I remember reading a couple stories from Benjamin Percy in Esquire awhile back, and each of them was haunting, the type of short story that stayed with you long after you finished reading. For my money, at least, that’s the sort of story that I love: the kind that is not easily dismissed, that kind that might seem simple or innocent or easy on the surface, but that…just…won’t…go away.
So when I found Percy’s collection, Refresh, Refresh, while on a several-hour-long tour of Powell’s Bookstore in Portland, Oregon, I decided to give it a shot. Usually, though, I don’t buy very many short story collections by authors with whom I’m not too familiar; I tend to stick with The Best American Short Stories or just read the full collections of authors whose novels I’ve already conquered (or I’ll borrow the collection from a friend, take it on a test drive). Same goes for albums. The more I hear and the more I like, the better the chance that I’ll buy an album from a new artist, but I’m not the type that wanders record stores searching for something I’ve never heard. So I’ve got to tell you: I was extremely happy that I took a chance with Refresh, Refresh.
The stories here are dark, many of them horror-influenced:we’ve got stories about bear attacks, stories about a potential Big Foot stalking an Oregon forest, stories about undiscovered caves expanding below ordinary residential houses, stories about post-apocalyptic landscapes…Refresh, Refresh has all the creepiness of House of Leaves, but all the sparing poetry of Cormac McCarthy and all the empathy and patience of an Andre Dubose collection. The title story seemed to be the piece that garnered Percy the most attention (it was collected in a Best American anthology, and won a Paris Review prize), but there were several others in this book that proved even more resonant, including one short story about a married couple stranded in a gas station during a hail storm. Some of the images from that story…wow.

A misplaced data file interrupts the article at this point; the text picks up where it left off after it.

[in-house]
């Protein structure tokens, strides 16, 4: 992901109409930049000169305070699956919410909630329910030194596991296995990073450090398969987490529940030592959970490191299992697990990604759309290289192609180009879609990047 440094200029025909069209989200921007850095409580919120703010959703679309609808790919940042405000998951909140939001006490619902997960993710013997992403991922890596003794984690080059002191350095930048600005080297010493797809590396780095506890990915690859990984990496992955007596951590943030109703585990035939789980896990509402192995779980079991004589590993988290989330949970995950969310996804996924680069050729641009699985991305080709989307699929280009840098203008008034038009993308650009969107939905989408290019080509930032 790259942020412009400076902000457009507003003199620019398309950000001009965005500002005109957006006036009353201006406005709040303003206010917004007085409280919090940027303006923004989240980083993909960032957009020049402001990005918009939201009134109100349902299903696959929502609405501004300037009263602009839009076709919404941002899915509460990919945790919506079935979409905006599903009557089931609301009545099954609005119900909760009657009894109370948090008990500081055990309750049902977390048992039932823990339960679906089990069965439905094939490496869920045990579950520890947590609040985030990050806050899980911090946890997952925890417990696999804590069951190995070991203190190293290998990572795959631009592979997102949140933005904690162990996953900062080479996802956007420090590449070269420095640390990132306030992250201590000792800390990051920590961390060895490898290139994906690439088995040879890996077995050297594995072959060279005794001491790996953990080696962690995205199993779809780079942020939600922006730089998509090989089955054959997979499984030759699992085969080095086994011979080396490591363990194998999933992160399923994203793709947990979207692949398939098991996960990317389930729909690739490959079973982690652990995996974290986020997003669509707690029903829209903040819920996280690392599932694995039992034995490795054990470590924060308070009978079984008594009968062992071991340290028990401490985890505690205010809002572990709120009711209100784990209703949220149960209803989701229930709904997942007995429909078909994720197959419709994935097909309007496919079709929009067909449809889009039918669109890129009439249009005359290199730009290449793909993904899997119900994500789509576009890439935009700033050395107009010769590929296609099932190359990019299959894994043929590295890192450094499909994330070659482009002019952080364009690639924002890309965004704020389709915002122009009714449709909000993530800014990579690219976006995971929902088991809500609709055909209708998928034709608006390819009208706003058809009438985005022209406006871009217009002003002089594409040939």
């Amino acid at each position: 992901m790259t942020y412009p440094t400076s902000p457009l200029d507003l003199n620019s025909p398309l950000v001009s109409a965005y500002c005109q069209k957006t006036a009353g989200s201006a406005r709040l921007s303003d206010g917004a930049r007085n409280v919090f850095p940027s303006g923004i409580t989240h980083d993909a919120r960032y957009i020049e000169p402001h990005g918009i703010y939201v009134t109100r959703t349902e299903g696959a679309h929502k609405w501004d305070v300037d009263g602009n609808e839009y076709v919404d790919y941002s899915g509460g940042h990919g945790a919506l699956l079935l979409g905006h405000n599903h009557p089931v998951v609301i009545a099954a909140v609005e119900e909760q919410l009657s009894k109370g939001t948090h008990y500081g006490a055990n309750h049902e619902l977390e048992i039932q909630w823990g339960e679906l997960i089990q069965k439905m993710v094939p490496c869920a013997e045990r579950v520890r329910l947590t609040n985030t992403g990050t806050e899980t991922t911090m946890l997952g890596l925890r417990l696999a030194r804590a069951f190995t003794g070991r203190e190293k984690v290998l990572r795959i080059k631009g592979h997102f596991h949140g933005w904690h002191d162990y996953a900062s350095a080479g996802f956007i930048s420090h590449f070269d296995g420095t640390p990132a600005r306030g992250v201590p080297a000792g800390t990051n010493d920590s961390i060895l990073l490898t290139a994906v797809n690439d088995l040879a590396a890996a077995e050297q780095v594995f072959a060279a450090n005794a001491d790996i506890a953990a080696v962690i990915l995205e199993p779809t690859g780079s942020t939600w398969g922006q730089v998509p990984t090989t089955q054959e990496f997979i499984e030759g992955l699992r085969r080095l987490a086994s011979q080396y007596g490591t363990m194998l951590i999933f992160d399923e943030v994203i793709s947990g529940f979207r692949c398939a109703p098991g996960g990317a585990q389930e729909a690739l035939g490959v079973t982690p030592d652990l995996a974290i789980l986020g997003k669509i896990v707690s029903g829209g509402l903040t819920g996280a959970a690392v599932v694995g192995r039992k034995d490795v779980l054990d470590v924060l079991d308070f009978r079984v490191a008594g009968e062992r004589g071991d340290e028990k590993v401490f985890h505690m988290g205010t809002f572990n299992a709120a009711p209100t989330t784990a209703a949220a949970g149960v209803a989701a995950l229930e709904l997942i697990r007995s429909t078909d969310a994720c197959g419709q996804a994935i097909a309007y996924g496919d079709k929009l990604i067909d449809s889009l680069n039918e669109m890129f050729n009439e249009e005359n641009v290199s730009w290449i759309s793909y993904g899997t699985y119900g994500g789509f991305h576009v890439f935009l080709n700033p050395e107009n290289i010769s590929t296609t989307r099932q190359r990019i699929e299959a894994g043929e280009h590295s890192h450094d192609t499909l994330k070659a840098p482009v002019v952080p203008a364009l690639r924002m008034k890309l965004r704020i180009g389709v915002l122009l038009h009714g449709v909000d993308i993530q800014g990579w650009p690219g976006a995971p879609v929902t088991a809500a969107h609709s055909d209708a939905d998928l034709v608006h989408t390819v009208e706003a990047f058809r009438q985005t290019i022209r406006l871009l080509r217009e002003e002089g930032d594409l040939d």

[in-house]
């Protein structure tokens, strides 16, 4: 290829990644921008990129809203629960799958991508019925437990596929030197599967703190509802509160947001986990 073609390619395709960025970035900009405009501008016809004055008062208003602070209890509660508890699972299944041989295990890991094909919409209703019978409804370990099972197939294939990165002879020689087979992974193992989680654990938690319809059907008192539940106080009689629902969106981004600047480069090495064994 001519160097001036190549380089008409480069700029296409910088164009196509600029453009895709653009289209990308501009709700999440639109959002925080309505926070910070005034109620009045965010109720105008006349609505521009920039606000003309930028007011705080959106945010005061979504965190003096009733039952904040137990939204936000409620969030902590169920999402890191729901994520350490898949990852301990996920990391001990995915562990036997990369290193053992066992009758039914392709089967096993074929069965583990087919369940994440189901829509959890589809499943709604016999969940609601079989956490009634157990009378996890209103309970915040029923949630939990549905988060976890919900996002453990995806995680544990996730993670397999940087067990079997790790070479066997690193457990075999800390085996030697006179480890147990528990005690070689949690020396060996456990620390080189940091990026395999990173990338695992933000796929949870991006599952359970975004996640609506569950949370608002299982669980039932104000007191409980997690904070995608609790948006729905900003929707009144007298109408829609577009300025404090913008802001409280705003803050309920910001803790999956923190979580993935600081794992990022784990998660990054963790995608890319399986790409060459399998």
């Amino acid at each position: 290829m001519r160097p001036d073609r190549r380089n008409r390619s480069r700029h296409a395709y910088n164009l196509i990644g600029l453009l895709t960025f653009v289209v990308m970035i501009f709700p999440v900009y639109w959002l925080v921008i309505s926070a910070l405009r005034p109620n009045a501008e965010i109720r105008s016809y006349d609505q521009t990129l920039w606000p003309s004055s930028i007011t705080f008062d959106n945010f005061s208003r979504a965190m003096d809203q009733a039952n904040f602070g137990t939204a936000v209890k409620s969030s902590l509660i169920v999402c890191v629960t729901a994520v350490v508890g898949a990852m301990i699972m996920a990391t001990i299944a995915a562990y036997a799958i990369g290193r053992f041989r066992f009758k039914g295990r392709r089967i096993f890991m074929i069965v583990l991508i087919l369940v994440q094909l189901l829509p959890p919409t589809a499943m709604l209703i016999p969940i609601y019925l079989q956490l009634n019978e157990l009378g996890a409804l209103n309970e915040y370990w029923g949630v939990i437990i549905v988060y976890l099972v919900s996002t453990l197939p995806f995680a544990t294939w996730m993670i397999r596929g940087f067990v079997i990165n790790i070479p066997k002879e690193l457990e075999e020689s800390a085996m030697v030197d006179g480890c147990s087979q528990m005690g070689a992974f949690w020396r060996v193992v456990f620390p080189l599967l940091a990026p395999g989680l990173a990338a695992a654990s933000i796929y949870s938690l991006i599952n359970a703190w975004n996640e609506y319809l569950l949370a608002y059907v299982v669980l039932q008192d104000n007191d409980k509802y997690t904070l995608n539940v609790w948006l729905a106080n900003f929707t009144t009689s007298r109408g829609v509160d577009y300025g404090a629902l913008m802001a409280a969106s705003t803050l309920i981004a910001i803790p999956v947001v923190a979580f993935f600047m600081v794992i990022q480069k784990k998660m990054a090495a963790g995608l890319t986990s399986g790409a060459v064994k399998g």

And after reading, I actually think Percy will become one of the more respected voices of Millennial/ Gen-X literature. He’s actually doing the same work as Michael Chabon, attempting to mix “genre fiction” with “literary fiction,” taking the horror genre and imbuing it with the thematic complexity of true literature. But Percy is doing it better. With Chabon, his attempts at “mystery novel” and “adventure novel” seem to be mere curiosities, side projects. With Percy, we get the sense that he’s on a mission to carve out a real place for horror literature. He’s got a novel on the shelves now (The Wilding), and another in the works, so this is definitely an author we’ll have to watch. In ten years, he might be the next Jonathan Franzen or Michael Chabon, the voice of a generation.
Stories/Essays Available Online: